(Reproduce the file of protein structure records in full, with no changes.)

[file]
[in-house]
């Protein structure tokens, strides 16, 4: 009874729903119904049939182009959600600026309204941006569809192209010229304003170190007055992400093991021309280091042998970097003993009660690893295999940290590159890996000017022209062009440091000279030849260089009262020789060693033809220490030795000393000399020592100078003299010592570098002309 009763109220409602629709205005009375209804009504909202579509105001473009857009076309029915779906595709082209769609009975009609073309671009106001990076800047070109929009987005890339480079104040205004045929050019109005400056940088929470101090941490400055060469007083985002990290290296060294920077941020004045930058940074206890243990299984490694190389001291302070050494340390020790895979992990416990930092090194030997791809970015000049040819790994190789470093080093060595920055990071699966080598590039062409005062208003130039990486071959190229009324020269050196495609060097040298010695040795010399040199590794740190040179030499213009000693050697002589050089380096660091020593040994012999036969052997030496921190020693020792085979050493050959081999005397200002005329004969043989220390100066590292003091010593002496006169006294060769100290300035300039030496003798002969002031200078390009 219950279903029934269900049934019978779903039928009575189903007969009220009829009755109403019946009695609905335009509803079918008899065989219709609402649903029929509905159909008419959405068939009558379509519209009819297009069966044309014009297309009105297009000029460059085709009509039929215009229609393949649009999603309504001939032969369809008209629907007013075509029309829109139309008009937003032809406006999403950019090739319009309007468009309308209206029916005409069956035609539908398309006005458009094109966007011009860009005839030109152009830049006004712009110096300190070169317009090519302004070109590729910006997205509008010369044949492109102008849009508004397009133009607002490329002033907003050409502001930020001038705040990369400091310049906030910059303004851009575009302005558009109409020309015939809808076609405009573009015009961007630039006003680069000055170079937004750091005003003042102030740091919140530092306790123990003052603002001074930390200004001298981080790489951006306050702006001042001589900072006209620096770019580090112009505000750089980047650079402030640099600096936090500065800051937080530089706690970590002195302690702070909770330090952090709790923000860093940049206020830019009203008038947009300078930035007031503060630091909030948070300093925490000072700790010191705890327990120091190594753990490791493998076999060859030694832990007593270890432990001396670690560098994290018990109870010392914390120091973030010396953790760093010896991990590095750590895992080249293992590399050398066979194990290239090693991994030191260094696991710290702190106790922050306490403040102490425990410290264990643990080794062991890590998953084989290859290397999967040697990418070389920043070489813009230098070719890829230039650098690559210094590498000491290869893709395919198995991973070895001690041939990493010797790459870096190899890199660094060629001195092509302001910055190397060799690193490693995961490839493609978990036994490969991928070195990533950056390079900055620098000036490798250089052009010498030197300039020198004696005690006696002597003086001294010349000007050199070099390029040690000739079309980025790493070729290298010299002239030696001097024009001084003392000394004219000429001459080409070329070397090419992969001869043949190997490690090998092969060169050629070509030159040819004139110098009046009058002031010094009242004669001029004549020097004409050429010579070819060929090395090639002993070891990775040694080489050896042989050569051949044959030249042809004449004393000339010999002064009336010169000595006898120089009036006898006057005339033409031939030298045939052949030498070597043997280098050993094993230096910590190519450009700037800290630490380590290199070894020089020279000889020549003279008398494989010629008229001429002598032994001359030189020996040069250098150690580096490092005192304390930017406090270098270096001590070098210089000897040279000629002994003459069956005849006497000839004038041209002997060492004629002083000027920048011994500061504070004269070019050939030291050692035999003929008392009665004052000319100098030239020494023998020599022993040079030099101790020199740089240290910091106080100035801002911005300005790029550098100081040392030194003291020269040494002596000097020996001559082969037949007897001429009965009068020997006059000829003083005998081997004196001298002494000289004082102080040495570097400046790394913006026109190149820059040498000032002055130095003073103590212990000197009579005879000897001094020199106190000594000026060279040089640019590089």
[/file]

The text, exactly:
[in-house]
């Protein structure tokens, strides 16, 4: 009874729903119904049939182009959600600026309204941006569809192209010229304003170190007055992400093991021309280091042998970097003993009660690893295999940290590159890996000017022209062009440091000279030849260089009262020789060693033809220490030795000393000399020592100078003299010592570098002309 009763109220409602629709205005009375209804009504909202579509105001473009857009076309029915779906595709082209769609009975009609073309671009106001990076800047070109929009987005890339480079104040205004045929050019109005400056940088929470101090941490400055060469007083985002990290290296060294920077941020004045930058940074206890243990299984490694190389001291302070050494340390020790895979992990416990930092090194030997791809970015000049040819790994190789470093080093060595920055990071699966080598590039062409005062208003130039990486071959190229009324020269050196495609060097040298010695040795010399040199590794740190040179030499213009000693050697002589050089380096660091020593040994012999036969052997030496921190020693020792085979050493050959081999005397200002005329004969043989220390100066590292003091010593002496006169006294060769100290300035300039030496003798002969002031200078390009 219950279903029934269900049934019978779903039928009575189903007969009220009829009755109403019946009695609905335009509803079918008899065989219709609402649903029929509905159909008419959405068939009558379509519209009819297009069966044309014009297309009105297009000029460059085709009509039929215009229609393949649009999603309504001939032969369809008209629907007013075509029309829109139309008009937003032809406006999403950019090739319009309007468009309308209206029916005409069956035609539908398309006005458009094109966007011009860009005839030109152009830049006004712009110096300190070169317009090519302004070109590729910006997205509008010369044949492109102008849009508004397009133009607002490329002033907003050409502001930020001038705040990369400091310049906030910059303004851009575009302005558009109409020309015939809808076609405009573009015009961007630039006003680069000055170079937004750091005003003042102030740091919140530092306790123990003052603002001074930390200004001298981080790489951006306050702006001042001589900072006209620096770019580090112009505000750089980047650079402030640099600096936090500065800051937080530089706690970590002195302690702070909770330090952090709790923000860093940049206020830019009203008038947009300078930035007031503060630091909030948070300093925490000072700790010191705890327990120091190594753990490791493998076999060859030694832990007593270890432990001396670690560098994290018990109870010392914390120091973030010396953790760093010896991990590095750590895992080249293992590399050398066979194990290239090693991994030191260094696991710290702190106790922050306490403040102490425990410290264990643990080794062991890590998953084989290859290397999967040697990418070389920043070489813009230098070719890829230039650098690559210094590498000491290869893709395919198995991973070895001690041939990493010797790459870096190899890199660094060629001195092509302001910055190397060799690193490693995961490839493609978990036994490969991928070195990533950056390079900055620098000036490798250089052009010498030197300039020198004696005690006696002597003086001294010349000007050199070099390029040690000739079309980025790493070729290298010299002239030696001097024009001084003392000394004219000429001459080409070329070397090419992969001869043949190997490690090998092969060169050629070509030159040819004139110098009046009058002031010094009242004669001029004549020097004409050429010579070819060929090395090639002993070891990775040694080489050896042989050569051949044959030249042809004449004393000339010999002064009336010169000595006898120089009036006898006057005339033409031939030298045939052949030498070597043997280098050993094993230096910590190519450009700037800290630490380590290199070894020089020279000889020549003279008398494989010629008229001429002598032994001359030189020996040069250098150690580096490092005192304390930017406090270098270096001590070098210089000897040279000629002994003459069956005849006497000839004038041209002997060492004629002083000027920048011994500061504070004269070019050939030291050692035999003929008392009665004052000319100098030239020494023998020599022993040079030099101790020199740089240290910091106080100035801002911005300005790029550098100081040392030194003291020269040494002596000097020996001559082969037949007897001429009965009068020997006059000829003083005998081997004196001298002494000289004082102080040495570097400046790394913006026109190149820059040498000032002055130095003073103590212990000197009579005879000897001094020199106190000594000026060279040089640019590089």